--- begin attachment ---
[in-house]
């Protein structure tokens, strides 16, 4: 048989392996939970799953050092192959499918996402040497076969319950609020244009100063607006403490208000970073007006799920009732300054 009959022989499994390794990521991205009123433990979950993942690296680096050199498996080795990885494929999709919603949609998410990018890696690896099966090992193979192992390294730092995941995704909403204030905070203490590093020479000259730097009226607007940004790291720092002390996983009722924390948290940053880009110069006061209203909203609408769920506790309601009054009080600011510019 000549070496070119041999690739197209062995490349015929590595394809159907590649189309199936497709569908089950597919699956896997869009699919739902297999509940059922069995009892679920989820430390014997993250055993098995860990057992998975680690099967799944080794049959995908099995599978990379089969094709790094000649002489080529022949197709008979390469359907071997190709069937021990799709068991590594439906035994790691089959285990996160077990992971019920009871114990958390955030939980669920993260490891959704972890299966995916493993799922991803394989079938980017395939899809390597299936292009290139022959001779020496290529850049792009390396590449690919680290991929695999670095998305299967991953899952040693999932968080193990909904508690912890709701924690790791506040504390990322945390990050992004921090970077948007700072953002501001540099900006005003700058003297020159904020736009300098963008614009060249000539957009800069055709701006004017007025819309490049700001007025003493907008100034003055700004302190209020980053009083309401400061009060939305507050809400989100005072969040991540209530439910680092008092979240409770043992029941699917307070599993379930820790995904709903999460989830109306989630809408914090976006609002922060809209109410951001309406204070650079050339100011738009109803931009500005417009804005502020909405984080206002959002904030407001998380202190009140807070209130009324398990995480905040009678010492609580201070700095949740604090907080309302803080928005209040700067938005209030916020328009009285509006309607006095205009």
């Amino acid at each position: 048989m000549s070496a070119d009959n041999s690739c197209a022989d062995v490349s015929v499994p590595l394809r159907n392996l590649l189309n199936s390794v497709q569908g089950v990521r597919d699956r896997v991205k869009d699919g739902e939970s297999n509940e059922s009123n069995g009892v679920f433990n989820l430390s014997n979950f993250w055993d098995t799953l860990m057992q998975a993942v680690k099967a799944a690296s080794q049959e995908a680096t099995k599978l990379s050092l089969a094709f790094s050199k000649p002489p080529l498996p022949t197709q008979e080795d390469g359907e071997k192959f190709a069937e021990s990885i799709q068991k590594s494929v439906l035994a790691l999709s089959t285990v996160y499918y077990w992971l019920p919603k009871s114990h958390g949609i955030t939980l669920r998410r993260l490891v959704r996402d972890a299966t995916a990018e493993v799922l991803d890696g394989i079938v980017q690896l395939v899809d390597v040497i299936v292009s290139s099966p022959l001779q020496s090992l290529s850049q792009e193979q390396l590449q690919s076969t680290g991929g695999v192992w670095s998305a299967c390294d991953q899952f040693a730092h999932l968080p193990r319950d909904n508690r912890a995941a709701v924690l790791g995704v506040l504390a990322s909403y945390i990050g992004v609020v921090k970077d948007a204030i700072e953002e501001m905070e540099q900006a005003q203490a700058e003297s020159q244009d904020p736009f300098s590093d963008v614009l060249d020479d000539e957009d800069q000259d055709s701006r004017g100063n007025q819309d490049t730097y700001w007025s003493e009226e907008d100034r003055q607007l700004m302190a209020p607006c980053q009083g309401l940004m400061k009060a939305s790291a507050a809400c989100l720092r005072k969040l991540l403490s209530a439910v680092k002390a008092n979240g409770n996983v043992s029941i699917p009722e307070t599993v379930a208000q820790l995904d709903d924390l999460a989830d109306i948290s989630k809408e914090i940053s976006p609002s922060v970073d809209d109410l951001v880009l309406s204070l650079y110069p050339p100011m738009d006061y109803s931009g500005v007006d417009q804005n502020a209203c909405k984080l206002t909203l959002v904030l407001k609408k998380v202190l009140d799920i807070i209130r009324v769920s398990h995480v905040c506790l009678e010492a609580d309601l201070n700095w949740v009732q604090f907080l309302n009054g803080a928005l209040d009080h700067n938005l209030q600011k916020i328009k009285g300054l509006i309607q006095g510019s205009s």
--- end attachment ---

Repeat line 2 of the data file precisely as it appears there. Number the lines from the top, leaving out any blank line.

């Protein structure tokens, strides 16, 4: 048989392996939970799953050092192959499918996402040497076969319950609020244009100063607006403490208000970073007006799920009732300054 009959022989499994390794990521991205009123433990979950993942690296680096050199498996080795990885494929999709919603949609998410990018890696690896099966090992193979192992390294730092995941995704909403204030905070203490590093020479000259730097009226607007940004790291720092002390996983009722924390948290940053880009110069006061209203909203609408769920506790309601009054009080600011510019 000549070496070119041999690739197209062995490349015929590595394809159907590649189309199936497709569908089950597919699956896997869009699919739902297999509940059922069995009892679920989820430390014997993250055993098995860990057992998975680690099967799944080794049959995908099995599978990379089969094709790094000649002489080529022949197709008979390469359907071997190709069937021990799709068991590594439906035994790691089959285990996160077990992971019920009871114990958390955030939980669920993260490891959704972890299966995916493993799922991803394989079938980017395939899809390597299936292009290139022959001779020496290529850049792009390396590449690919680290991929695999670095998305299967991953899952040693999932968080193990909904508690912890709701924690790791506040504390990322945390990050992004921090970077948007700072953002501001540099900006005003700058003297020159904020736009300098963008614009060249000539957009800069055709701006004017007025819309490049700001007025003493907008100034003055700004302190209020980053009083309401400061009060939305507050809400989100005072969040991540209530439910680092008092979240409770043992029941699917307070599993379930820790995904709903999460989830109306989630809408914090976006609002922060809209109410951001309406204070650079050339100011738009109803931009500005417009804005502020909405984080206002959002904030407001998380202190009140807070209130009324398990995480905040009678010492609580201070700095949740604090907080309302803080928005209040700067938005209030916020328009009285509006309607006095205009």